Critical days in Africa

Lying in the darkness on my simple cot, sweating beneath my mosquito net, I listen to the sound of families outside my door. They are preparing what little food they have over a small fire and getting ready to spend another night on thin, frayed straw mats spread out on the dirt.

The families at the Catholic Mission in the town of Bossangoa, Central African Republic (CAR), are some of the thousands of people who sought refuge here when armed rebels ­— made up of mostly Muslims and called Seleka — came through in late 2013, burning and looting homes and killing innocent civilians as they advanced toward Bangui, the country’s capital. After they violently overturned the government, their atrocities were met with equal violence by mostly non-Muslim militia, called anti-Balaka. The conflict spiraled out of control and, although rooted in political and economic disparities, divided communities along religious lines.

Newly arrived displaced citizens build a makeshift hut at the airport camp outside Bangui, Central African Republic. CNS photo/Emmanuel Braun Reuters

At the height of the violence, the Catholic Mission in Bossangoa housed more than 40,000 people, who lived in cramped conditions with nothing more than what they escaped with the day of the attack. They, along with thousands of others in the surrounding villages, now face a critical time. If they don’t plant their crops in the next few weeks, they will miss this year’s harvest, putting them at great risk for starvation.

Catholic Relief Services, along with its local Caritas partner, is distributing seeds and tools to 10,000 families in the villages surrounding Bossangoa. CRS staff and Caritas volunteers are working 24/7 to get seeds to these families, overcoming tremendous logistical challenges. With the rainy season starting, dirt roads are often impassable, bridges washed out and fuel for trucks is in short supply. But with the clock ticking, these dedicated people do whatever it takes to reach these families and ensure their survival.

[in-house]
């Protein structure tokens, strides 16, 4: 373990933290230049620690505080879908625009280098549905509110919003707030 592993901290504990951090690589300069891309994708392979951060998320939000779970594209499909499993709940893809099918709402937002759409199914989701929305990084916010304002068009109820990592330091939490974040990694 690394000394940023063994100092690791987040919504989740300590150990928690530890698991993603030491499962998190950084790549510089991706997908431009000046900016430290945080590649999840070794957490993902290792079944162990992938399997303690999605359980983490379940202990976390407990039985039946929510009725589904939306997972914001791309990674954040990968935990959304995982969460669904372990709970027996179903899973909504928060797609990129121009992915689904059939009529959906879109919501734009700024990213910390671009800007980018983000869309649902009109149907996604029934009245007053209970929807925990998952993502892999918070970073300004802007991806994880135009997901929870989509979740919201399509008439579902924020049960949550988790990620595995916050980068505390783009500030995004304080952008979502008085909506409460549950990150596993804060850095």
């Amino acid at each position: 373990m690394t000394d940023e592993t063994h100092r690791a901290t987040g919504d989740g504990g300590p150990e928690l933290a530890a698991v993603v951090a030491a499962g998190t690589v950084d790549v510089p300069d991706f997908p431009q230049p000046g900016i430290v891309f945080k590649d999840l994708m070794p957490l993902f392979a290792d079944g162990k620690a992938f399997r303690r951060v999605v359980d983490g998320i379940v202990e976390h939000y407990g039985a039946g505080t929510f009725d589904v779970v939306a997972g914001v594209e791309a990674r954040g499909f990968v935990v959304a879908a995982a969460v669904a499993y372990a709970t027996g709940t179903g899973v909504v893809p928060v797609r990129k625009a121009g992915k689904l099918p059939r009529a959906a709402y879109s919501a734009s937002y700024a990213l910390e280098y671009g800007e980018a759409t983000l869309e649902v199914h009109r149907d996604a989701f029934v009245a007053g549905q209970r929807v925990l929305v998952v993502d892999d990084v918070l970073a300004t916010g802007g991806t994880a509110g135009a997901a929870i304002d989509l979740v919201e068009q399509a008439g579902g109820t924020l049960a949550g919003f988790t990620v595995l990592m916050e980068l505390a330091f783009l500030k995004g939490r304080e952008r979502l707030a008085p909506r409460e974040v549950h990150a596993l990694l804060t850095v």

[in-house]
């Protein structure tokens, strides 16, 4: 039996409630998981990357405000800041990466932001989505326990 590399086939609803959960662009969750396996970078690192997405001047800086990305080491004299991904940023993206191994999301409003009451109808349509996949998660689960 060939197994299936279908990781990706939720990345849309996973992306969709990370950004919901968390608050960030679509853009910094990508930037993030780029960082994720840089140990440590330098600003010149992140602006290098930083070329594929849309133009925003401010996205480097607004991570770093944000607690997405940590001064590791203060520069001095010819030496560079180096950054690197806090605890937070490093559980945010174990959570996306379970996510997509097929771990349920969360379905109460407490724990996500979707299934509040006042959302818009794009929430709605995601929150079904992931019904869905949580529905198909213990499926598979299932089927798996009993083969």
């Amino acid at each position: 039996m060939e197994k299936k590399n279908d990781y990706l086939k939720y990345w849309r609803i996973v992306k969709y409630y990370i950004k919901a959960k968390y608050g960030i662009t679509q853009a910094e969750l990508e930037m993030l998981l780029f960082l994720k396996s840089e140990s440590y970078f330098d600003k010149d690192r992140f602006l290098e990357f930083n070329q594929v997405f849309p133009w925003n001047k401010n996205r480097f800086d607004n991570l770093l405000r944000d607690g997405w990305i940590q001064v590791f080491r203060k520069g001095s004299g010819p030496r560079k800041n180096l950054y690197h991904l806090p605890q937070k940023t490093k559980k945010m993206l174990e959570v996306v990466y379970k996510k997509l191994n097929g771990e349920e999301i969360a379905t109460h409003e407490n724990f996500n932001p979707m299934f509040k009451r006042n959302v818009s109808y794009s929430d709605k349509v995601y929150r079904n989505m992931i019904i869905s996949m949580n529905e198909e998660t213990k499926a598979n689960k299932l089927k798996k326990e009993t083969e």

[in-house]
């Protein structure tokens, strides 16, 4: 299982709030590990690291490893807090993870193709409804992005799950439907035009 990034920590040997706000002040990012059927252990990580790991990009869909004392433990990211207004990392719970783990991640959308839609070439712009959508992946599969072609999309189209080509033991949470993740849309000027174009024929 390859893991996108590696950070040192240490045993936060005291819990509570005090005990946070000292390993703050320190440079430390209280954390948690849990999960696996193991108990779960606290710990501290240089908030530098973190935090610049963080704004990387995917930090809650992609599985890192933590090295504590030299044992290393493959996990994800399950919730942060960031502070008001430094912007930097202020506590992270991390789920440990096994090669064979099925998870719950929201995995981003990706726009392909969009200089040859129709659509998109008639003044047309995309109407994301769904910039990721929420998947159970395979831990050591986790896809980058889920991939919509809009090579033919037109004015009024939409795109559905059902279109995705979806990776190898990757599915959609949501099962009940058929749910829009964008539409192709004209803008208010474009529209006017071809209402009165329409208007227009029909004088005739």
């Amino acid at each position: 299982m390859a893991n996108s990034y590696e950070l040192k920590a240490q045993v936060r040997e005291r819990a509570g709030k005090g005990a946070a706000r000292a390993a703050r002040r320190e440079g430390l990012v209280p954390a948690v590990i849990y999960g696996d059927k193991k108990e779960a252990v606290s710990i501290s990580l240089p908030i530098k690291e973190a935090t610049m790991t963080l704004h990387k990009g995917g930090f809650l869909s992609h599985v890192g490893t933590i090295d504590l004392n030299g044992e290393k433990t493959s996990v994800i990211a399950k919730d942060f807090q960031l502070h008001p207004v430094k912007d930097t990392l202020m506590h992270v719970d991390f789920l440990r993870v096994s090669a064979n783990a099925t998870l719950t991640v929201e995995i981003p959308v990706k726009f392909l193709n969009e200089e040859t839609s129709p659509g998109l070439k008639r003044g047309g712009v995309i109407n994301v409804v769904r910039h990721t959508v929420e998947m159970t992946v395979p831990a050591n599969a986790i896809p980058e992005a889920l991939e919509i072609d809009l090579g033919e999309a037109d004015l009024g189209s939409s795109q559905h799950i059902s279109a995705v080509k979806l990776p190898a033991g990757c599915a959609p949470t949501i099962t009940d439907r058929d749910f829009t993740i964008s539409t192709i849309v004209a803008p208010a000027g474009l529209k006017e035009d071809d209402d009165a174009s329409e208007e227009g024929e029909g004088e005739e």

With so much need and hardship all around me as I walk through the church compound in Bossangoa and pass by the tiny villages along dirt roads, I can’t help but notice the tremendous courage and resilience of Central Africans. Similarly, the Catholic Church is playing a courageous and prophetic role here. It is welcoming those made homeless and reaching out to people who have suffered horrible acts of violence and loss. At the same time, religious leaders of all faiths have come together to promote peace and stand with all those who have suffered, no matter their faith.

I consider them, as well as my dedicated CRS colleagues in CAR, true heroes. They literally “live with the poor” as the Holy Father would ask us to. They risk their own lives to protect others, and they provide the respect, dignity and humanitarian support to those who had nothing even before the conflict. It is a dangerous calling, but one that beckons all of us.

As I think about the future of the children gathering around me wherever I go, I know there is hope. So many of the people I’ve talked to want peace. They are ready for it, and they want things to be the way they were. But they need security. They want support for the disarmament process, the cessation of violence and the increase and speedy deployment of peacekeeping troops so they can resume their lives and livelihoods.

CRS, along with the local Catholic Church and others in CAR, plays a critical role in reconciling communities and supporting them as they seek to repair the social fabric that existed before the conflict. It will certainly be a long and often dangerous journey, but this is a country where the local Church and CRS can “shine on those who sit in darkness and death’s shadow, to guide our feet into the path of peace” (Lk 1:79).

Sean Callahan is chief operating officer of CRS.